Last night, I went to a Passover seder at a home I've been going to for years. It's always very enjoyable, except for one particular thing: about five years ago, the host switched from a very simple haggadah – which is the book used for the service (and unless you're with an especially serious group, people tend to prefer simple, and the simpler and more lively and fun, the better ) – to something called The New American Haggadah. In a word, it is interminable (though happily we don’t read through most of it) and in a few additional words, it's pontificatingly awful and pompous, about 100 pages long -- a preferred haggadah is about 30 -- edited by a fellow named Jonathan Safran Foer. It might be something interesting to read is you were on a desert island and feeling devout. But as a haggadah for people who want to celebrate and get through the wine, matzoh, gefilte fish, camaraderie and meal, it’s dismal, and I don’t think anyone there likes it. Even the host has started to grow weary of it. But he's determined and sticks with it, editing the service more and more each year. As is only right and proper.
But his self-awareness was especially noticeable when he himself brought up that only a few days ago, he had seen that The Onion did a satire piece about…Jonathan Safran Foer!!! Yes, the editor of the haggadah. The headline of the article alone is funny enough and I could have stopped right there, “Jonathan Safran Foer Guesses It’s Time to Give Up on Silly Dream of Becoming a Good Writer.” Hilarious. I have no idea what brought this about -- Foer has actually had a successful career, including the novel, Extremely Loud & Incredibly Close, which was made into a movie I quite enjoyed. Perhaps The Onion writer has been through one too many seders with The New American Haggadah, or if that was just a happy coincidence and a genial jibe in general. But it did my heart good. The article is very short – one paragraph, but quite funny. If you’re interested, here’s the link.
On this week's edition of 3rd & Fairfax, the podcast from the Writers Guild of America, the guest is screenwriter Steven Rogers, who talks about his films which include Hope Floats and Love the Coopers, and whose most-recent movie is iTonya.
Here's a sketch from a couple nights ago with Stephen Colbert occasionally trying to keep a straight face as he interviews Dana Carvey playing an absolutely lunatic John Bolton.
Lest anyone thing Erick Erickson is alone, there is a follow-up to my article this morning. It's an oped from Cheryl Chumley, the opinion editor of the Washington Times, who compared David Hogg to Nazi Brownshirts for calling on sponsors to pull their ads from Laura Ingraham's show, all because he had his "widdle feelings" hurt.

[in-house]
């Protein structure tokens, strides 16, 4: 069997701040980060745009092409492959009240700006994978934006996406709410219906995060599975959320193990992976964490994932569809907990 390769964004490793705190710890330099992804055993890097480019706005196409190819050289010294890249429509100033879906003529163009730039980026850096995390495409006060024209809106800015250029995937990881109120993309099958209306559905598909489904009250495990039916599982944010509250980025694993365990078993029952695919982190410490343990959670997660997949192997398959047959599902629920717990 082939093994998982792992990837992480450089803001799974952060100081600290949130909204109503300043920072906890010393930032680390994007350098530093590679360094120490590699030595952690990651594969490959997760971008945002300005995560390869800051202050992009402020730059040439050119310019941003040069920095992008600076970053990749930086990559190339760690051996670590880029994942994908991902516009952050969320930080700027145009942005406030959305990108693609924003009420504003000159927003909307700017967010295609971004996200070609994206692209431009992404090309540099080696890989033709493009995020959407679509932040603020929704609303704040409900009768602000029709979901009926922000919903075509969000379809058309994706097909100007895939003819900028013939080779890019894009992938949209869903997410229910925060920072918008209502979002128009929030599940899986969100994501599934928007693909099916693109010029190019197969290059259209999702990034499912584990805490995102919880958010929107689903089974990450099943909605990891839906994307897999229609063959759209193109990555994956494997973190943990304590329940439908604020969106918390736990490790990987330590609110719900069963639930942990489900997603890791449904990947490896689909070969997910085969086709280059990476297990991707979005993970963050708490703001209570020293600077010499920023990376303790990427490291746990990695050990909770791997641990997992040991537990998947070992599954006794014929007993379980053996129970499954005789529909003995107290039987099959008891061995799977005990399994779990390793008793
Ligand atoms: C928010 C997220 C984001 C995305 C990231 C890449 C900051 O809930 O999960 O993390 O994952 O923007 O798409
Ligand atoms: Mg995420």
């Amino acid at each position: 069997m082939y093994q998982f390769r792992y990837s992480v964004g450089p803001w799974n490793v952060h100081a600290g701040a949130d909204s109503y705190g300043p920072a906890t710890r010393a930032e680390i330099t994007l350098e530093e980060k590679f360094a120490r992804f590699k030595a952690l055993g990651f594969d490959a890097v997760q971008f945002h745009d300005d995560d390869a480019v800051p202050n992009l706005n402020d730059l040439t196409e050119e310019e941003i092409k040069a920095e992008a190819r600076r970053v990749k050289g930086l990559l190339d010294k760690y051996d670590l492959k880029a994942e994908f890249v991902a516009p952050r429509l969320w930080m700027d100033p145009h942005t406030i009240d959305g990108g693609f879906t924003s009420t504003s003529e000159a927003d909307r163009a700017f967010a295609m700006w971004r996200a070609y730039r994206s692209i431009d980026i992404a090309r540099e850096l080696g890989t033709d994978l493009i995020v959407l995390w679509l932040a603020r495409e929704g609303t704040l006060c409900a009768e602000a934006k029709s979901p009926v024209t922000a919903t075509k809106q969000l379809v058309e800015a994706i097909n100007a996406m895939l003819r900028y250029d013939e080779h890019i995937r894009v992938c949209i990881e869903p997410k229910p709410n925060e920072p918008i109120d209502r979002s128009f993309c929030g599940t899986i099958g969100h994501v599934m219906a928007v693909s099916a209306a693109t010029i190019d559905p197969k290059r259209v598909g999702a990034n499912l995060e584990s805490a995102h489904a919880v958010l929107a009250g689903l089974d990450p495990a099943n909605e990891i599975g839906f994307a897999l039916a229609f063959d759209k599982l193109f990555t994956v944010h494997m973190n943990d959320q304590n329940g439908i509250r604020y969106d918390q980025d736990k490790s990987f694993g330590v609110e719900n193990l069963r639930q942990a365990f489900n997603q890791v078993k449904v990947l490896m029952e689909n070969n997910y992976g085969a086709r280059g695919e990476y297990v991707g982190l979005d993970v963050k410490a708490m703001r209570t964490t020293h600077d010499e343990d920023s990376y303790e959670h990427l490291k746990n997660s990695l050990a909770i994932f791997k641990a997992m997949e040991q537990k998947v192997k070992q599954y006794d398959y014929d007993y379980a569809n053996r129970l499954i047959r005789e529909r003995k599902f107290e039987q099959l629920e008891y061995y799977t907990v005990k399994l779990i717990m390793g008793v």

I would suggest that if Ms. Chumley thinks that calling for sponsors to drop their advertising is the equivalent of tactics by Nazi Brownshirts, she needs study history better before writing her next column. Even something as basic as "WWII for Dummies" would work. She could even make it easier on herself by skipping most of the book and jumping to the chapters on Kristallnacht and the Holocaust. Or just read "The Diary of Anne Frank" if she doesn't want to get too scholarly.
But further, there's something precious when Cheryl Chumley snarks that David Hogg had his "widdle feelings" hurt, yet she herself is outraged because he didn't accept Laura Ingraham's "apology." By the way, I suspect Mr. Hogg would take Ingraham's slams every single day to have his 17 friends shot to death back.
There's so much more in her harangue, which borders just on the good side of unhinged -- including her being unable to see what on earth was possible wrong about Laura Ingraham's forced "apology," made only because it was "Holy Week" and because sponsors were fleeing -- even to the point of saying it was totally unnecessary. Which is a very cavalier statement to make on behalf of someone else who had already seen eight of her sponsors leave, despite having made that weak apology. But it's not worth taking down every egregious cry, the Nazi Brownshirt garbage is plenty enough. But if you have it in you, the whole thing is here.
One thing the Cheryl Chumleys and Erick Erick Ericksons of the world, and other far-right ditto heads moaning about a 17-year-old kid who was shot at in a massacre and is not willing to accept the false "apology" of someone who attacked him don't understand is this: David Hogg and the others of the March for Our Lives movement aren't likely offended that people like Laura Ingraham say mean things about them -- they are outraged by people standing in the way of lessening gun violence.
Nell Minow reminds me that these outraged people at sponsors leaving "Fox News" hosts are the same ones who broke their Keurings in protest. And, yes, so they were, but in fairness I suspect they aren't doing that this time for one of two reasons: 1) they realized that it was really stupid because now they don't have their coffee maker, or 2) they have nothing left to smash.
Erick Erickson is a deeply conservative commentator who was CEO of the deeply conservative blog Red State. I don't agree with 98% of what he says, and am galled by some of it. But unlike so many pundits on the fringes of the far right, I find that he at least puts his own thought into topics and doesn't just parrot others around him who have their hair on fire. And sometimes, on rare occasion, I actually agree with him. in fact, a couple of years ago in a New Yorker profile, he commented, "I have said some things I regret," a few of which he lists. And that's quite admirable. Mind you, it hasn't stopped him from continuing to say them. Ideally, when someone says things they regret it causes deeper self-reflection until you stop saying them. I don't mean things where you slap your head and immediately think, "Well, that was stupid." We all do that regularly. I mean things that you know are meant to offend and rile a base.